"With this, we want to balance two priorities which we have put before us, one to continue with the fight for Kosovo and the other to intensify the process of European integration," he said.

Speedy integration

Serbia's co-operation with the UN's International Criminal Tribunal for the former Yugoslavia over war criminals was a precondition for advancing along the long road to EU membership, which it hopes to achieve in 2012.

More than 40 nations, including 20 of the EU's 27 members, have recognised Kosovo's February 17 declaration of independence from Serbia which, along with ally Russia, fiercely opposed the move. 

The foreign ministry of Serbia's new government, which made speedy integration into the EU its main policy when it was sworn in on July 7, had proposed reinstating envoys to the bloc on Sunday.

At the time, Vuk Jeremic, Serbia's foreign minister, indicated that the new government of Mirko Cvetkovic, the country's prime minister, would be willing to "negotiate" with the bloc over its planned mission in Kosovo.

Jeremic underlined that the freezing of ties with countries from outside the EU who recognised Kosovo independence, such as the United States, would remain in force.

Mission delay

Despite Belgrade's apparent readiness to find a solution to legalising the incoming EU police and justice mission to Kosovo, dubbed Eulex, through the UN Security Council, the new administration insists it will never recognise Kosovo's independence.

On Wednesday, Jeremic met with Lamberto Zannier, head of the UN mission in Kosovo (Unmik) which is currently stationed in the area, to "discuss the shape of the international presence", a statement from the foreign ministry said.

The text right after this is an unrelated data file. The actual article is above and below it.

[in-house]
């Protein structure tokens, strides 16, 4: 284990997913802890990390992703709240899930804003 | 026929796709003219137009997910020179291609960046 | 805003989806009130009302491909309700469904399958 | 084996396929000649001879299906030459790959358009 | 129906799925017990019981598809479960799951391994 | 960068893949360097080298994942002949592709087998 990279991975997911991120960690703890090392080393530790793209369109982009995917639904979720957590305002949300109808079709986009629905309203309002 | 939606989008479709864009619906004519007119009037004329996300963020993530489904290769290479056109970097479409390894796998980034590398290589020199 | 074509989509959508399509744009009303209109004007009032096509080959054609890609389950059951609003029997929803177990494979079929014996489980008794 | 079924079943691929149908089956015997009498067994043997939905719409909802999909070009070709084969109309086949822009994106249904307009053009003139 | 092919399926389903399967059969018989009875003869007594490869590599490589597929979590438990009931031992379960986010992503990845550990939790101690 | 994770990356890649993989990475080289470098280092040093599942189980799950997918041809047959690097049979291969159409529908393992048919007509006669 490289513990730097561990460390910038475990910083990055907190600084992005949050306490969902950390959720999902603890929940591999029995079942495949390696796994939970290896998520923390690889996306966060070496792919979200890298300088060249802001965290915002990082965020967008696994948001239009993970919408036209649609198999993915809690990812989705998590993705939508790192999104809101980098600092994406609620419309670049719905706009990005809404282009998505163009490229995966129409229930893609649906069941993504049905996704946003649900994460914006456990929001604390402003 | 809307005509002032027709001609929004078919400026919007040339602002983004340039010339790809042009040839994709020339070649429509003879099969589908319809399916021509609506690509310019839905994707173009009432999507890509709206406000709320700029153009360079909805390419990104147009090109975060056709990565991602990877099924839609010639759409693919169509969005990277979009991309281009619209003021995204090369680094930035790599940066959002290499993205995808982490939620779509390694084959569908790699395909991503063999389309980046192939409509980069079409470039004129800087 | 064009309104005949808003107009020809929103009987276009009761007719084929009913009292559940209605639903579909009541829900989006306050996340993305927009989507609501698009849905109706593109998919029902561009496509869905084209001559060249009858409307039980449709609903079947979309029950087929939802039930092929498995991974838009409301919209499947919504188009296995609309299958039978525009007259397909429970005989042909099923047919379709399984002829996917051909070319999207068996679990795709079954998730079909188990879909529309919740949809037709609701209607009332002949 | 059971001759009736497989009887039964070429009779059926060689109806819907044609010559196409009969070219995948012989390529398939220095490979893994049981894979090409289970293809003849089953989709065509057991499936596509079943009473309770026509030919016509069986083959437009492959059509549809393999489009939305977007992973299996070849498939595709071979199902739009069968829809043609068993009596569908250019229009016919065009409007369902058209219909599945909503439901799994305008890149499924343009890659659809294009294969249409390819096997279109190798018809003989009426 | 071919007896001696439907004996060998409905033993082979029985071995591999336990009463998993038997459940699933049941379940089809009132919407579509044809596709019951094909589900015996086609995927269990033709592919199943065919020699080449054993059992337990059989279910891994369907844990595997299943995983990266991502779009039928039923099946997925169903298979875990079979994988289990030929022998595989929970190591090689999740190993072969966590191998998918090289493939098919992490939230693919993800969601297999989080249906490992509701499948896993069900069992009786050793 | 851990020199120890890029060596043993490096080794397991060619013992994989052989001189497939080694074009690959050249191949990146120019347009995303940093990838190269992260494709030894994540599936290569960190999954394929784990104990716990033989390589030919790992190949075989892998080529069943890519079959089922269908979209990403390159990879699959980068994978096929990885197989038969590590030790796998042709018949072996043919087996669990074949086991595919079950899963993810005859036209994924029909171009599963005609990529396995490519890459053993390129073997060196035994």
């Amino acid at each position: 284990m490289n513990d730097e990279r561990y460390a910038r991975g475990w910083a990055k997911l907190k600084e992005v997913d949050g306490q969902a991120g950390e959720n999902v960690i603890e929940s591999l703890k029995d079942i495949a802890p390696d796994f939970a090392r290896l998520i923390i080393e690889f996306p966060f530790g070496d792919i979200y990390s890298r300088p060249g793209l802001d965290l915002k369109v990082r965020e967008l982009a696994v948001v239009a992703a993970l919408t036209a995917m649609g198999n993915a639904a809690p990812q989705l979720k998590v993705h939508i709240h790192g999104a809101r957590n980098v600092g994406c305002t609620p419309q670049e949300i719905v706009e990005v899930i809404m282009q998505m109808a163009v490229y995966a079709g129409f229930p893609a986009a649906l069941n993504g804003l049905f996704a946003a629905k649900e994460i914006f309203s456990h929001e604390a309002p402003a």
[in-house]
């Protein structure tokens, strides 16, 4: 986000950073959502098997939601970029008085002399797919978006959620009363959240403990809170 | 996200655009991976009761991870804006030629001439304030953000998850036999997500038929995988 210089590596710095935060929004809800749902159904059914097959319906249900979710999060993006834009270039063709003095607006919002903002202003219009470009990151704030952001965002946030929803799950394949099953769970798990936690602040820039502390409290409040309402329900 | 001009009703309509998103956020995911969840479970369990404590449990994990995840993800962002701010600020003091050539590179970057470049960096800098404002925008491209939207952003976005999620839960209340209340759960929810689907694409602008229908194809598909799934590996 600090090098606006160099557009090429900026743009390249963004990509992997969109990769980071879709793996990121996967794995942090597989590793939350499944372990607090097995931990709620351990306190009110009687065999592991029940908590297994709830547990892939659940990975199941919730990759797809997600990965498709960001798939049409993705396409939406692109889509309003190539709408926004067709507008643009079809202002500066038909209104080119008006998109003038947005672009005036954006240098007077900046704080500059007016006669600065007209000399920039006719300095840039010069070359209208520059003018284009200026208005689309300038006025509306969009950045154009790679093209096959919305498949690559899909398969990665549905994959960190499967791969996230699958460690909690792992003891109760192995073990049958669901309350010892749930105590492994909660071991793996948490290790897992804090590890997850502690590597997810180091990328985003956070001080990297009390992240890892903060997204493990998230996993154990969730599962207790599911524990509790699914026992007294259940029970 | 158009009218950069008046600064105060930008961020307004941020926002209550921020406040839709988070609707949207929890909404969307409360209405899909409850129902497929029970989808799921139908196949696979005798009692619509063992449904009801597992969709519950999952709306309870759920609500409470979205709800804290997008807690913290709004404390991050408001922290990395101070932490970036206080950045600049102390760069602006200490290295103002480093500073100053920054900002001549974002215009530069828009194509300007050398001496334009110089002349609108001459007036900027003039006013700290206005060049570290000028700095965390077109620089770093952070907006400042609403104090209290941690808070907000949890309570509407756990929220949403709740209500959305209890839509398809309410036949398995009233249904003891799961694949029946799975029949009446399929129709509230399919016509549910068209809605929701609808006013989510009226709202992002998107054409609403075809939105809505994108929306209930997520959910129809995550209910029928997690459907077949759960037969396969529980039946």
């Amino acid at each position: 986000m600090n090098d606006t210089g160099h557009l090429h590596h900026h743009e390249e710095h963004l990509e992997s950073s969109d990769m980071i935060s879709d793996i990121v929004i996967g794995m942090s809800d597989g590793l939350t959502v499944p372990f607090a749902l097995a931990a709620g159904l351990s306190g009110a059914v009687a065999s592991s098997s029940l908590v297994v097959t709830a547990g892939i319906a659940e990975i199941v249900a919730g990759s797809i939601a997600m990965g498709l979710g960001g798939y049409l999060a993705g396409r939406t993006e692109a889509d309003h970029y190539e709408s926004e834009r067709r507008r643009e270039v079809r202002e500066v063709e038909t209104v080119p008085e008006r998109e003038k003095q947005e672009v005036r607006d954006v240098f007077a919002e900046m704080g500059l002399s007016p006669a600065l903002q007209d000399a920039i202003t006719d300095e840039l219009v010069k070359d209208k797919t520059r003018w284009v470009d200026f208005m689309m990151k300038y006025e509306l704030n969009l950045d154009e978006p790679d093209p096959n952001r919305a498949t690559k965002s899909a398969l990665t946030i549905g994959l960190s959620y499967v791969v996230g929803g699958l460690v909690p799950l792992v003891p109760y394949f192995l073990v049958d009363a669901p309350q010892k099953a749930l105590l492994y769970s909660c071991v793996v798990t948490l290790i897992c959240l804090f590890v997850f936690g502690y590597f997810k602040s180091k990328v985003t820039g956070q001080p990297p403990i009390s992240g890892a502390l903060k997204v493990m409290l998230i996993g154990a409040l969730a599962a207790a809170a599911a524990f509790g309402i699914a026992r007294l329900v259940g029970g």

Belgrade has protested against the 2,000-member Eulex mission, saying it lacked the backing of the United Nation's Security Council.

Unmik is expected to transfer its main responsibilities in the areas of police, law and customs to Eulex, as well as some powers to Kosovan authorities.

But Eulex's deployment has been delayed by the political situation.

Jeremic was to travel to New York for a UN Security Council session on Friday to present Serbia's views on the situation in Kosovo, his office said.

US support

On Monday, George Bush, the US president, promised Kosovo's visiting president and prime minister he would try to convince more nations to embrace formal diplomatic ties with their young country.

"I pledged that the United States would continue to work with those nations that have not recognised an independent Kosovo to convince them to do so as quickly as possible," Bush said after meeting with Fatmir Sejdiu, Kosovo's president, and  Hashim Thaci, the country's prime minister.

"I'm a strong supporter of Kosovo's independence," said Bush, who also renewed his support for Kosovo to join the Nato military alliance as well as the European Union.

Kosovo, whose two million population is 90 per cent ethnic Albanian, is seen by most Serbs as the cradle of their history, culture and Orthodox Christian religion.